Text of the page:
Monday, October 31, 2001:Culture Convergence

Czech oboist Vilém Veverka performs Wednesday at the Berg Orchestra's concert on Eastern influences (see box)

Culture Convergence

What does a haiku, the enigmatic Japanese poetry form, have to do with a musical instrument made from a plastic tube?

You can find out Wednesday at the Prague Conservatory’s new concert hall. The Berg Orchestra will present three premieres in its “Foreigners from the East” concert.

Cultural influences from both the East and West will be showcased in the music of highly acclaimed contemporary composer Jana Vöröšová, and the celebrated Isang Yun of Korean origin. A concerto for harpsichord and string orchestra by the young Czech composer Jiří Kabát, another name that is making waves in the musical world, rounds out the program.

Mrs Vöröšová’s 4 Haiku for Orchestra will begin the concert, four movements of music inspired by poems of Japanese origin, translated into Czech. Mrs Vöröšová resolutely believes “music in general speaks for itself.” But here, she tells Opus Osm, the “text and music are so closely related,” and the poems are “so very beautiful,” that the listener’s experience will only be elevated with a reading of the poems. Appearing from non-Western orchestral influences will be the cimbalom and that instrument made of a plastic tube, nicknamed the goose’s neck. Neither of these should prove too difficult to see, and definitely not to hear!

‘Wish Me Luck!’

Isang Yun, whose Double Concerto for Oboe, Harp and Orchestra will be presented, is a composer whose cross-cultural explorations were a key aspect of his work. Writing mainly in the latter half of the 20th century, Yun was of Korean-German nationality. He was deeply moved by the political events of his home country during his lifetime; his artistic aim was the development of Korea’s traditional music through the use of Western instruments.

Looks like a piano, but it's really a cimbalom, a fancy kind of hammered dulcimer

It seems that Yun did not mind challenging the instruments of the West. As Jiří Kabát, the concert’s third composer and also orchestra member, says, “Wish me luck, the music is really not so easy!” Make sure you find the time to hear this rare performance.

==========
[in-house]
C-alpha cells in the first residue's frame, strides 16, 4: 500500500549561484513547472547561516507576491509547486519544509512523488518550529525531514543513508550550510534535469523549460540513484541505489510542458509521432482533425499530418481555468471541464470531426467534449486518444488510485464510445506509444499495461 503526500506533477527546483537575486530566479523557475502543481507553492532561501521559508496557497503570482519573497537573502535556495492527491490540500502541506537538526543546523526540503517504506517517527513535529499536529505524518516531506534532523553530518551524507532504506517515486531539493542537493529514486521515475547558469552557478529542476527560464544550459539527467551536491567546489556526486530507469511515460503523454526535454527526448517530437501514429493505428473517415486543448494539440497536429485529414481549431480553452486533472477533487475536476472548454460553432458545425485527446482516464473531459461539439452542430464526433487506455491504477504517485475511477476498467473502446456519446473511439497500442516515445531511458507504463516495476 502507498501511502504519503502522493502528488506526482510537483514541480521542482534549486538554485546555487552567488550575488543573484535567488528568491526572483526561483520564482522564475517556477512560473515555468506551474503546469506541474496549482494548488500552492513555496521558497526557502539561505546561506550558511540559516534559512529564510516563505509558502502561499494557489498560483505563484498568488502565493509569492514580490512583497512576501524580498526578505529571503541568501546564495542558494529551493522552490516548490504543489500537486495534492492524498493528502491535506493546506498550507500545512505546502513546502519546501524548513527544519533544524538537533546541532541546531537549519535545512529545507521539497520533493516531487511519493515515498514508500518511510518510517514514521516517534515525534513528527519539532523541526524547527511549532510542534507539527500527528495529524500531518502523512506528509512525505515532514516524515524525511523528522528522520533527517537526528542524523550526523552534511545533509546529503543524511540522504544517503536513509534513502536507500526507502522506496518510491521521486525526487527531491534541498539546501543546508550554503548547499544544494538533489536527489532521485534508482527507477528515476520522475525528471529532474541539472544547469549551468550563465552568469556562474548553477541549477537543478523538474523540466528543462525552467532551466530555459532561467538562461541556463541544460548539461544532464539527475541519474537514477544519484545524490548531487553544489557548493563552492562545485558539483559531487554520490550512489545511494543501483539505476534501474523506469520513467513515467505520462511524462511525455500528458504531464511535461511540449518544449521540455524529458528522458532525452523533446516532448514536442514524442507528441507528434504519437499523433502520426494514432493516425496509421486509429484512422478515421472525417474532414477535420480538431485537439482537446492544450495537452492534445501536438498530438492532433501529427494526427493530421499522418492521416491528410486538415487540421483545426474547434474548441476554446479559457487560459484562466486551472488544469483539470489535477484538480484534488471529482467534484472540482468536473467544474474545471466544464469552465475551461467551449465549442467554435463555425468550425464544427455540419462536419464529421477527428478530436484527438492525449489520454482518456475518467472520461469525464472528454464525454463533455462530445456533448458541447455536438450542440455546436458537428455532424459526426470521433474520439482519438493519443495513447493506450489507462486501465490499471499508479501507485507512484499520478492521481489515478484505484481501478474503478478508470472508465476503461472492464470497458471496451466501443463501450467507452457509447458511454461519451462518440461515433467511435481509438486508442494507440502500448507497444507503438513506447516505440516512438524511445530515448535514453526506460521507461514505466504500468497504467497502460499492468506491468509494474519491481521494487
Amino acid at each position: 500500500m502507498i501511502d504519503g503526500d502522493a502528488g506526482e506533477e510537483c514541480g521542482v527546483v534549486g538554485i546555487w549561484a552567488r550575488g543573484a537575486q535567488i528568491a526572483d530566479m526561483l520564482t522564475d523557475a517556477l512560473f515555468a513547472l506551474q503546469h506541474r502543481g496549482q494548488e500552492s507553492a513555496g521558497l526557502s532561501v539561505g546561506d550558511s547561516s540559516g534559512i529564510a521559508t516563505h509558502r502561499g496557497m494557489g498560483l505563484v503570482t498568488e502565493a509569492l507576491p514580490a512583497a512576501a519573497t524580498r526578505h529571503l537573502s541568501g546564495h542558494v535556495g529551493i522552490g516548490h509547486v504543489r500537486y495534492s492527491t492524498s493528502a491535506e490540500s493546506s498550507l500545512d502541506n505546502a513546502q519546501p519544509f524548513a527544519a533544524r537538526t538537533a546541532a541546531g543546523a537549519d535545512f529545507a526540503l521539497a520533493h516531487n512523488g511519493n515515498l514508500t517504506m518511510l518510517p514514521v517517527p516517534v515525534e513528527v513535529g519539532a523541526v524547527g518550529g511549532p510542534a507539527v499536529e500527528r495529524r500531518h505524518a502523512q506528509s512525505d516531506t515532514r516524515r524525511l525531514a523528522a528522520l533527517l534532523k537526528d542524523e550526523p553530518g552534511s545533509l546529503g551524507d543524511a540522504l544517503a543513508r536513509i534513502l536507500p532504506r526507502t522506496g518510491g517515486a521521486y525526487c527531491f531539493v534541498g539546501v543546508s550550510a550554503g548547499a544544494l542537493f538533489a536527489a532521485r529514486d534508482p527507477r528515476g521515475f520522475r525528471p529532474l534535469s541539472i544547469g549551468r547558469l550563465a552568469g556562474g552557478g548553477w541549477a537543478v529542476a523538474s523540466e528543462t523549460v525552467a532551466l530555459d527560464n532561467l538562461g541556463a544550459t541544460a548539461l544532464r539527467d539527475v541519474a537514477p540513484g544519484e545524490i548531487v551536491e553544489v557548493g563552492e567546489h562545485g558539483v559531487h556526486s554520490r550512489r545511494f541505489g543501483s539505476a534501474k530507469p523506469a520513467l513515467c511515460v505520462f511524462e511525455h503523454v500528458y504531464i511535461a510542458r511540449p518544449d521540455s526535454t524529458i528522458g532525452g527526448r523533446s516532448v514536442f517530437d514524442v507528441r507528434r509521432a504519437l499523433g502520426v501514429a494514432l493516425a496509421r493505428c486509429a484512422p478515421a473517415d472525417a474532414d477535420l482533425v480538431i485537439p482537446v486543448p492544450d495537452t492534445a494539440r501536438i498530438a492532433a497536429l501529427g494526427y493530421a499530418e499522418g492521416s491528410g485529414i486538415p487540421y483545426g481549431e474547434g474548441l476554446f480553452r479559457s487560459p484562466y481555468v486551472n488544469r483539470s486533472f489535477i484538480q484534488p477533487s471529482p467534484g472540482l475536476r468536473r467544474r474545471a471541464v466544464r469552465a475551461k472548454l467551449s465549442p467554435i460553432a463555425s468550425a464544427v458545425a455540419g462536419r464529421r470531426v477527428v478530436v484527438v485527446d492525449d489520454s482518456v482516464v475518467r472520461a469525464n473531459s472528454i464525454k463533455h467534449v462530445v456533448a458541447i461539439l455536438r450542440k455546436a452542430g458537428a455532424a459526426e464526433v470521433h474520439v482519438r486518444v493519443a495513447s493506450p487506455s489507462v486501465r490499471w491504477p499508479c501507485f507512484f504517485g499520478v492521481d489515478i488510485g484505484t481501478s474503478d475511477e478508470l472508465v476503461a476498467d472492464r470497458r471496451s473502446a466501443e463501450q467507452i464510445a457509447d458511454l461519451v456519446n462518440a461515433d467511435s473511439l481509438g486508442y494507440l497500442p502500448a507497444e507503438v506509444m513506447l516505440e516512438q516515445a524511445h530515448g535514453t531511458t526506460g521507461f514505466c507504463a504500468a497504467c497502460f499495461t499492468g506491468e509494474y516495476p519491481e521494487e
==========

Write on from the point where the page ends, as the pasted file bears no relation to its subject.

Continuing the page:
Mr Kabát’s own Concerto for Harpsichord and Strings will explore a different influence, that of the harpsichord. As the composer explains to Opus Osm, “I used this composition as an opportunity to relax a bit from the big symphonic score of my first symphony that I was working on at the time, to work on a little chamber music.”

It’s no surprise that he chose the harpsichord, an instrument prominent in the Baroque era before the idea of large symphonic works was even imagined.

Though he in fact tried to suppress the Baroque influence of the harpsichord, Mr Kabát admits he couldn’t shake the instrument’s strong attachments and “soon gave up resisting and accepted the Baroque footprint.” Listen out for the influence of the harpsichord – is the rest of the orchestra influenced by this Baroque icon? You can decide. – oo

— Samuel Goldscheider

About the Soloists
Performing with the Berg Orchestra will be three fabulous young Czech musicians – Kateřina Englichová on the harp, Vilém Veverka on the oboe, and Edita Keglerová on the harpsichord. Earlier this year Mrs Englichová and Mr Veverka gave a world premiere of A Small Double Concerto (the predecessor to the concerto to be performed) by Yun for the Isang Yun Society in Berlin.

Photo Credits: Top: Berg Orchestra; bottom: Jozsef V Schunda

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